Cambridge’s Central Square Theatre is presently showing Nick Payne’s imaginative Constellations under the auspices of the Underground Railway Theatre as a Catalyst Collaborative @ MIT. Every year a play whose source is scientific knowledge is offered at the Central Square Theatre and supported by MIT as a means of amalgamating art and science.
Constellations is based on string theory which postulates the presence of multiple coexisting universes. The play involves both a troubled and growing relationship between its two characters, Marianne (Marianna Bassham) and Roland (Nael Nacer), both of whom seem, at least at the beginning, incompatible. Marianne is a quantum physicist at Cambridge University while Roland is a beekeeper who harvests and sells his own honey. Nonetheless, she flirts with him when they meet at a barbecue, only to be rejected when Roland tells her he is not interested since he has just broken up with a girlfriend.
The second and third scenes resemble the first except that the dialogue differs somewhat. Roland is married in the second, divorced in the third. It is only then it begins to become clear that in this story of girl meets boy the events are taking place in parallel universes or as some scientists would say in a multiverse.
Although intellectually they are on a different level, Roland is extremely articulate and informative in describing the life of honey bees, where each bee is assigned a distinct role. Is the playwright suggesting that in contrast with bees human beings are endowed with free will?
Eventually, Marianne and Roland become lovers and live together. In each universe, infidelity plays a role.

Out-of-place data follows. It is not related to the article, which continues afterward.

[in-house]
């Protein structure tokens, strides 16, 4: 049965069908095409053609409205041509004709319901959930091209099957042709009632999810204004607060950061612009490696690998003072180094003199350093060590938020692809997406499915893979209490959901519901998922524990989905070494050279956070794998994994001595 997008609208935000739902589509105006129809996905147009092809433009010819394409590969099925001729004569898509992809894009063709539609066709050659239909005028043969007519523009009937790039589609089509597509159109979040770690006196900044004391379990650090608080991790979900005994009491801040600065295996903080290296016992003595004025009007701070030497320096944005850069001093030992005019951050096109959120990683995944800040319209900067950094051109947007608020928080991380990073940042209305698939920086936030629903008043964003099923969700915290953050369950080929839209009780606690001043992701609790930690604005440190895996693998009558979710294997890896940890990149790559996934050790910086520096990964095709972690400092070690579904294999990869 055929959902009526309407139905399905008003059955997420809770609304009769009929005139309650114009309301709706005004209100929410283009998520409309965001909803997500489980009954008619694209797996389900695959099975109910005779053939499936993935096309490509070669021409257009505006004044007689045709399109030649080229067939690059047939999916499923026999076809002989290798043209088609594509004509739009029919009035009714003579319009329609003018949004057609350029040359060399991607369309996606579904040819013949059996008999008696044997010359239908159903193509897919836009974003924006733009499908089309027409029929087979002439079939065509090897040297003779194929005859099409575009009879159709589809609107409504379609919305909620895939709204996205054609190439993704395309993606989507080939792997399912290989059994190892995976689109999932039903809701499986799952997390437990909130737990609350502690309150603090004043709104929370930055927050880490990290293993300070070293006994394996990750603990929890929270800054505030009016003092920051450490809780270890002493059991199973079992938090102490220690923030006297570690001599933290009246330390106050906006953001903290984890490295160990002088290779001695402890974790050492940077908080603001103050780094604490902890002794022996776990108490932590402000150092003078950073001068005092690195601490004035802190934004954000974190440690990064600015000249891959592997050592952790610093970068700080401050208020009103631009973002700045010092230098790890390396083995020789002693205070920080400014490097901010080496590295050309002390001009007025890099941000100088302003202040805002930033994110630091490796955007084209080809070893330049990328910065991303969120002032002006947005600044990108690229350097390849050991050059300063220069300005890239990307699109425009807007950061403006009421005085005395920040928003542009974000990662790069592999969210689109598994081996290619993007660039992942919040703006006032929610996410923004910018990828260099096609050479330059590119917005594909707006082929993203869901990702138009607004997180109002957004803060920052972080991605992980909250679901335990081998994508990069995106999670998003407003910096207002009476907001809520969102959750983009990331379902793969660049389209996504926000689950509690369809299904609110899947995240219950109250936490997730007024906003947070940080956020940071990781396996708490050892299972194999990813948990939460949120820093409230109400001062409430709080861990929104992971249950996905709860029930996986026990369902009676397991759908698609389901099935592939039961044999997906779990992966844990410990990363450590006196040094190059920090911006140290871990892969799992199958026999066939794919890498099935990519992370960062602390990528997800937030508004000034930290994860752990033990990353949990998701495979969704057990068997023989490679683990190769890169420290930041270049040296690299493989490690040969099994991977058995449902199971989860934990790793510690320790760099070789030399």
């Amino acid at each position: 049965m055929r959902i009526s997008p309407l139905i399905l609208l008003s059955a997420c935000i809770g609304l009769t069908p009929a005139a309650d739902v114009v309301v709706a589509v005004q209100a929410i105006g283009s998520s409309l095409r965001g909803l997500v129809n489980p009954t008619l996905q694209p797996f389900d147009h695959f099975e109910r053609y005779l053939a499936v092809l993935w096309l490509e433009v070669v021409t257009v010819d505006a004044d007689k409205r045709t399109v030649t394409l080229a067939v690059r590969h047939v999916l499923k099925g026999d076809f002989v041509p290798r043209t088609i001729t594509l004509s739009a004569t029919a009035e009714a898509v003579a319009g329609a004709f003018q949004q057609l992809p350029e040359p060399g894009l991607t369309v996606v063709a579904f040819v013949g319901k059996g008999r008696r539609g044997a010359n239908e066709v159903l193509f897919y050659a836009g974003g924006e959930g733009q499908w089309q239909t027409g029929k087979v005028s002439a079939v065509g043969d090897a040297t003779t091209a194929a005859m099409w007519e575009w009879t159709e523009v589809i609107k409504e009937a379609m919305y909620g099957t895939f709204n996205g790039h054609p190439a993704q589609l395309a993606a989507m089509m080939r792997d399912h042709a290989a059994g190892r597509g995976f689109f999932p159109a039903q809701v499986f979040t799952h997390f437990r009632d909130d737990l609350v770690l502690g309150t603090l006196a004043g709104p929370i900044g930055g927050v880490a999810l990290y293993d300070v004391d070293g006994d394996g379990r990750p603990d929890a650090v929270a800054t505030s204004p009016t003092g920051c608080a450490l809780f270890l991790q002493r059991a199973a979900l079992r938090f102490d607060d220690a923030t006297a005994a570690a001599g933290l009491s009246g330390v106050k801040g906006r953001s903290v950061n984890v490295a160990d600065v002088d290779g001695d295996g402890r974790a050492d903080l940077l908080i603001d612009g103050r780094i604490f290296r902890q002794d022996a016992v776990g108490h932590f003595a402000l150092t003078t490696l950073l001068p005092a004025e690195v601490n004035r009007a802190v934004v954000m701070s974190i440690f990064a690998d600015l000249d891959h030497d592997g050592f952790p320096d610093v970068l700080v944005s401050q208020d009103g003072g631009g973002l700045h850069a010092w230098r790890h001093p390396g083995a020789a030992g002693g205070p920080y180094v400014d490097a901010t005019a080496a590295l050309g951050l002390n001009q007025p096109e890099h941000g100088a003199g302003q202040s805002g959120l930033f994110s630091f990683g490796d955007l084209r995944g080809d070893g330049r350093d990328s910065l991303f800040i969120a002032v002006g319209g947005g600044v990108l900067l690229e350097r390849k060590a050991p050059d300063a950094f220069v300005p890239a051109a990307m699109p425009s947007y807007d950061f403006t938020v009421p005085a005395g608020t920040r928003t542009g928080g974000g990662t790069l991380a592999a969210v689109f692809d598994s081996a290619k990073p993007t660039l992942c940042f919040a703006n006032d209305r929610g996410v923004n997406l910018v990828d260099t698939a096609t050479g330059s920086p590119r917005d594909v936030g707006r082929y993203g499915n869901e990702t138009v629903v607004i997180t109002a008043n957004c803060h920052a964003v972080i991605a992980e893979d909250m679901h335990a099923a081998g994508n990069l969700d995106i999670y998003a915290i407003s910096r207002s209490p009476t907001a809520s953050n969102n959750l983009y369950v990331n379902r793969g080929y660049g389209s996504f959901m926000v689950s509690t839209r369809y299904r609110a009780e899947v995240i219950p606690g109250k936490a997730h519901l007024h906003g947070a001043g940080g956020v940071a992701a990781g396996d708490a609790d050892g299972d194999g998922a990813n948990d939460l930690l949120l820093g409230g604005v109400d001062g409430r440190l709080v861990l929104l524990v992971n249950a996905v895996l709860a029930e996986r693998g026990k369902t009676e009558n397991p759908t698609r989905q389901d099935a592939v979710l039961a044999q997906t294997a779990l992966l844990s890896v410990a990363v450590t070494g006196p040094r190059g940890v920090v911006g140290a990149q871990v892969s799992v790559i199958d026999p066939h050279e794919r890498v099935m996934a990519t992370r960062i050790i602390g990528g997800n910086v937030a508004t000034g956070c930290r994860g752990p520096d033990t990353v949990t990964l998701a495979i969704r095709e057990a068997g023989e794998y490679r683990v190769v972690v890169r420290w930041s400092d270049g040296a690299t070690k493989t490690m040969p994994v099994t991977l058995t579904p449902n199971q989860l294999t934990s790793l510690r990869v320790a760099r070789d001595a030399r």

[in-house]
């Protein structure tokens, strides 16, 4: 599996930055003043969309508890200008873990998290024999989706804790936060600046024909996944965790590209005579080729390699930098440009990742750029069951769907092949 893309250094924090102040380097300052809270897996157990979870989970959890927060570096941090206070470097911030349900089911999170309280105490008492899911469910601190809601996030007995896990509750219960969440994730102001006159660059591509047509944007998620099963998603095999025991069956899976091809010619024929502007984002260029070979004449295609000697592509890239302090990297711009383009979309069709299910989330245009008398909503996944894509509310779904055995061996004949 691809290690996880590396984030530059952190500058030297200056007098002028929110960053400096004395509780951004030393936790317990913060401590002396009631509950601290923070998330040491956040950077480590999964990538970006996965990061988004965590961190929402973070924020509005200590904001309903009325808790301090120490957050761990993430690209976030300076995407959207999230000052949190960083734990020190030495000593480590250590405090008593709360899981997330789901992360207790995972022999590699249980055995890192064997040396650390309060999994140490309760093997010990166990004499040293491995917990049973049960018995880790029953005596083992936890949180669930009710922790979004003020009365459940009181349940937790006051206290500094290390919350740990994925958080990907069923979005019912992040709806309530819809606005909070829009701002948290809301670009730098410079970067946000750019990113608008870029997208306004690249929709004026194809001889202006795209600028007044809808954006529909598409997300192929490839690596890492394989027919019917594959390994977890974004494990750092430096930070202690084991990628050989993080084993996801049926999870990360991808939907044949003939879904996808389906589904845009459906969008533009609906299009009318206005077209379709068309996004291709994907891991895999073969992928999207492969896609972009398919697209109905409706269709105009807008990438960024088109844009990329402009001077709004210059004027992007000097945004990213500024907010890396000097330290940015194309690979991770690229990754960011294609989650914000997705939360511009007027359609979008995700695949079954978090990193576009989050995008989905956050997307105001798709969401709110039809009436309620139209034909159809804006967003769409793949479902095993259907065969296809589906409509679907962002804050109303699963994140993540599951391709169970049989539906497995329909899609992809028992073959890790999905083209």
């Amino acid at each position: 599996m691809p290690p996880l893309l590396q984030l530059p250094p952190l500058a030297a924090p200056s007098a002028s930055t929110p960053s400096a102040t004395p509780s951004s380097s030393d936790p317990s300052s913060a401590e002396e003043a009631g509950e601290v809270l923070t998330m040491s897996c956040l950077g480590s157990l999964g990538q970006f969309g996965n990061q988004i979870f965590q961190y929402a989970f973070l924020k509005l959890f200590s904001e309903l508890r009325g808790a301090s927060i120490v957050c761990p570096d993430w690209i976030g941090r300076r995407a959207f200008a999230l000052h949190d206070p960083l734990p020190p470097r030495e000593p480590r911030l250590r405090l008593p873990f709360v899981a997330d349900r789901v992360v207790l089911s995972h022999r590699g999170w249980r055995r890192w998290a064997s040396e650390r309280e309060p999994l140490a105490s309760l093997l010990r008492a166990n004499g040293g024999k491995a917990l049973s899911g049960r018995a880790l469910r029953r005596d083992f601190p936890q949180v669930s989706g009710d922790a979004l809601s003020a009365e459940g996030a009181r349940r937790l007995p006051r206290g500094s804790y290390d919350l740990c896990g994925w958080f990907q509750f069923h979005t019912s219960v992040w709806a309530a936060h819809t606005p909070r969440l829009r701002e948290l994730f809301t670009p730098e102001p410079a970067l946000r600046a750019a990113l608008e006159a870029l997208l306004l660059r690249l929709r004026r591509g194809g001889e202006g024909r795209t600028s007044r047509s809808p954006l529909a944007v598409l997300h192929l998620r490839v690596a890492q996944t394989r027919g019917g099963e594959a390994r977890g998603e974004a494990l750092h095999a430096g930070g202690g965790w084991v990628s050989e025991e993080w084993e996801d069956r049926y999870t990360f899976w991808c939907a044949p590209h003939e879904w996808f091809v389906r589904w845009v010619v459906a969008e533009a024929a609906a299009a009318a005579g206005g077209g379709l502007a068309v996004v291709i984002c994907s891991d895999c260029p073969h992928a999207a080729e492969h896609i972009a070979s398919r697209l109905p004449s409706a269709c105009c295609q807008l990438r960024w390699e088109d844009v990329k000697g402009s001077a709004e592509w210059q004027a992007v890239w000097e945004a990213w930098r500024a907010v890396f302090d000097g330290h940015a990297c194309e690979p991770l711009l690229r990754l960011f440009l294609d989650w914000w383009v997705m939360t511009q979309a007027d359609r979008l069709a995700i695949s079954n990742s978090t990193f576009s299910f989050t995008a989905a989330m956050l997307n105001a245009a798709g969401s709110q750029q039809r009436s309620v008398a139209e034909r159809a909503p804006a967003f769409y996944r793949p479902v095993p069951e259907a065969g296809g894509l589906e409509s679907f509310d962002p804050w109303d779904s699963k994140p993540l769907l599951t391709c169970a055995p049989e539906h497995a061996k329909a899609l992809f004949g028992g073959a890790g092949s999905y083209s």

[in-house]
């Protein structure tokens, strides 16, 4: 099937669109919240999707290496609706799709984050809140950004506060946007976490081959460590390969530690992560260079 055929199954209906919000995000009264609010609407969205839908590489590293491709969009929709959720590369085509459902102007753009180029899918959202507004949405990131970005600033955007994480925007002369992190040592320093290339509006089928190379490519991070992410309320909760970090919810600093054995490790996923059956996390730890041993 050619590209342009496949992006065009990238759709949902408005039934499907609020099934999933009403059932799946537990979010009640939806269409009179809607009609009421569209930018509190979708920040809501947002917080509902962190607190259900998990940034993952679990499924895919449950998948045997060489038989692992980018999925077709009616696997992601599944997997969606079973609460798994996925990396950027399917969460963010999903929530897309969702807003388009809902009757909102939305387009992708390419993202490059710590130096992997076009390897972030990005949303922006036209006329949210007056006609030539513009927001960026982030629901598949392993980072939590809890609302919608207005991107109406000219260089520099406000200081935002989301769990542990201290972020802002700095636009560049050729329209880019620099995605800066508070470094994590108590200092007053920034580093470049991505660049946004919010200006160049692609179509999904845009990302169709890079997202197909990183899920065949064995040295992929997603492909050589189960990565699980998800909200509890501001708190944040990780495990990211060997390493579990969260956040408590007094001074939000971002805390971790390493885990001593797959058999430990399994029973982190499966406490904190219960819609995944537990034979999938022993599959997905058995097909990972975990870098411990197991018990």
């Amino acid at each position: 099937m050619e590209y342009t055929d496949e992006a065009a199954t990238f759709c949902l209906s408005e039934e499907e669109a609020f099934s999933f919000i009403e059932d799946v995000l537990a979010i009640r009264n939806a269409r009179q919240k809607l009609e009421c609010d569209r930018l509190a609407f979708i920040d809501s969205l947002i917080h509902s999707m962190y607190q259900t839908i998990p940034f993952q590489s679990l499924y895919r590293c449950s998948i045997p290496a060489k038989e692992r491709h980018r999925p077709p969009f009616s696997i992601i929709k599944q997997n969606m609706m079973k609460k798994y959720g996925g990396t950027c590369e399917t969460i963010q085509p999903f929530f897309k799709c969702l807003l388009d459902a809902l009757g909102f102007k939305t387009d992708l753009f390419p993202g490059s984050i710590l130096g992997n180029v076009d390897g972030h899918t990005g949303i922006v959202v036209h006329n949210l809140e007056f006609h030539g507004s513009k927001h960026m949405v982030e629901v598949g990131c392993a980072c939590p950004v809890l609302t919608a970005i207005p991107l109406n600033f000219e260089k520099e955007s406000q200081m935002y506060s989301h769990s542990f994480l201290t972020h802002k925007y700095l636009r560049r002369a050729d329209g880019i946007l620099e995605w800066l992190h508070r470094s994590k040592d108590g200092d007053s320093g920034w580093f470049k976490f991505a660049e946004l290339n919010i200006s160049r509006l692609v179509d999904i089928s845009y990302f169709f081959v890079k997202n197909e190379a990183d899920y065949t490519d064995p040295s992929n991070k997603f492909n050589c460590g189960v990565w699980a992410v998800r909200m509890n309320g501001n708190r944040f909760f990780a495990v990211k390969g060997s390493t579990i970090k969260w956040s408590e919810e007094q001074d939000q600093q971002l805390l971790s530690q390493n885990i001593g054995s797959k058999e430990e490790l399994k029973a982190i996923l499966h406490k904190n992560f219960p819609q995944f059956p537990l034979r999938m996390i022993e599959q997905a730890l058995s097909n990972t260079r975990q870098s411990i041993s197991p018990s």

As characters, Marianne and Roland are aware only of the universe in which they are present during Constellations’ various scenes. As actors, they must play the complexity of the lives given them by the playwright.
Marianne, diagnosed with a non-cancerous tumor, rejoices. Diagnosed with treatable cancers in another universe, she accepts chemotherapy. In a third instance, she finds out that the cancer will kill her.
Both Mariana Bassham and Nael Nacer are strong actors who are convincing as their somewhat awkward and socially inept personae who, nevertheless, are deeply involved with each other. Congratulations are also due them for their consistently believable British accents.
Scott Edmiston’s direction is spot on. The actors are almost always blocked so that they face each other as if there were no one else in their particular world of the moment, as indeed there is not.
The entire show is of a piece. Scenic designer Susan Zeeman Rogers and the lighting designer Jeff Adelburg worked together to create an extraordinary sense of other universes. Above the stage is a curved mirror which by reflecting the actors from above gives the impression that other Mariannes and Rolands abide there as well as on the platform where they are standing or lying down. At other times, the lights shining down on the stage give it a mirrored effect as well. The stage is bare of furniture except for a seldom-used beautiful glass-like antique style chair placed stage left. At moments, the red lights surrounding the front of the stage shine.
Charles Schoonmaker devised close to matching outfits for Marianne and Roland – he in off white pants and a white shirt with rolled up sleeves and light gray sneakers and she in a becoming white top, whose sleeves are also rolled up, with matching tight pants, and shod with gray and white fabric flats.
Constellations plays at the Central Square Theatre through October 8, 2017
Reviewed by Jane Baldwin. Photo by A.R. Sinclair.
Written by Nick Payne
Directed by Scott Edmiston
Scene Designer Susan Zeeman Rogers
Costume Designer Charles Schoonmaker
Lighting Designer Jeff Adelberg
Music and Sound Design Dewey Dellay
Marianna Bassham and Nael Nacer